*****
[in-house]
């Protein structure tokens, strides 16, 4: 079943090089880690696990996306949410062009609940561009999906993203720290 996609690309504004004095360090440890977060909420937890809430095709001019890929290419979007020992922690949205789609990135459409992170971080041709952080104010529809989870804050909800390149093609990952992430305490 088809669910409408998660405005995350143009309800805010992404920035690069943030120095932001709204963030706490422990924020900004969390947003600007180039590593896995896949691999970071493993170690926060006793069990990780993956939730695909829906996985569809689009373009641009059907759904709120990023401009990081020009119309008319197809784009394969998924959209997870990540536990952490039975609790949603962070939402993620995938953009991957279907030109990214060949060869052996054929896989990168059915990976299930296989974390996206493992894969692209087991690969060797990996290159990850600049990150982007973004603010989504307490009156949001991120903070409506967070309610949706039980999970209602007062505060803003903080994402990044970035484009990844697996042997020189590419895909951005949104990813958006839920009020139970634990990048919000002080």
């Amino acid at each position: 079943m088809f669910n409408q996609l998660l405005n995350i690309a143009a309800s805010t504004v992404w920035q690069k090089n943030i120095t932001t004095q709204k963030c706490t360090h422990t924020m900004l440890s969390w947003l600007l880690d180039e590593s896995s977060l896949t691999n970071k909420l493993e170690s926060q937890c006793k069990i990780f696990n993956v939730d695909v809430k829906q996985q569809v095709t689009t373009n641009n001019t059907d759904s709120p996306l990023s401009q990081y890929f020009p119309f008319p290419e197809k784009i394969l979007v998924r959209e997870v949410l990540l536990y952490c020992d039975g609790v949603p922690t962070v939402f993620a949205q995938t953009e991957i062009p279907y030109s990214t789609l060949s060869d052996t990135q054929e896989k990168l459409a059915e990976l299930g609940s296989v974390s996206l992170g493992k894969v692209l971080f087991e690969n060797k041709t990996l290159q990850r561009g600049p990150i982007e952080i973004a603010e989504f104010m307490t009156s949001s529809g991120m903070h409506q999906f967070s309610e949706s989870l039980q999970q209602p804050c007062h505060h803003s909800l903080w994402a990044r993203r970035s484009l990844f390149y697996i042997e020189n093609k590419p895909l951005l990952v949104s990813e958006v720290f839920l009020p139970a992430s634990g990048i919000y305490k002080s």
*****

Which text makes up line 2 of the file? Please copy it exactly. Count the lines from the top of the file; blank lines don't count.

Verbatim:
């Protein structure tokens, strides 16, 4: 079943090089880690696990996306949410062009609940561009999906993203720290 996609690309504004004095360090440890977060909420937890809430095709001019890929290419979007020992922690949205789609990135459409992170971080041709952080104010529809989870804050909800390149093609990952992430305490 088809669910409408998660405005995350143009309800805010992404920035690069943030120095932001709204963030706490422990924020900004969390947003600007180039590593896995896949691999970071493993170690926060006793069990990780993956939730695909829906996985569809689009373009641009059907759904709120990023401009990081020009119309008319197809784009394969998924959209997870990540536990952490039975609790949603962070939402993620995938953009991957279907030109990214060949060869052996054929896989990168059915990976299930296989974390996206493992894969692209087991690969060797990996290159990850600049990150982007973004603010989504307490009156949001991120903070409506967070309610949706039980999970209602007062505060803003903080994402990044970035484009990844697996042997020189590419895909951005949104990813958006839920009020139970634990990048919000002080």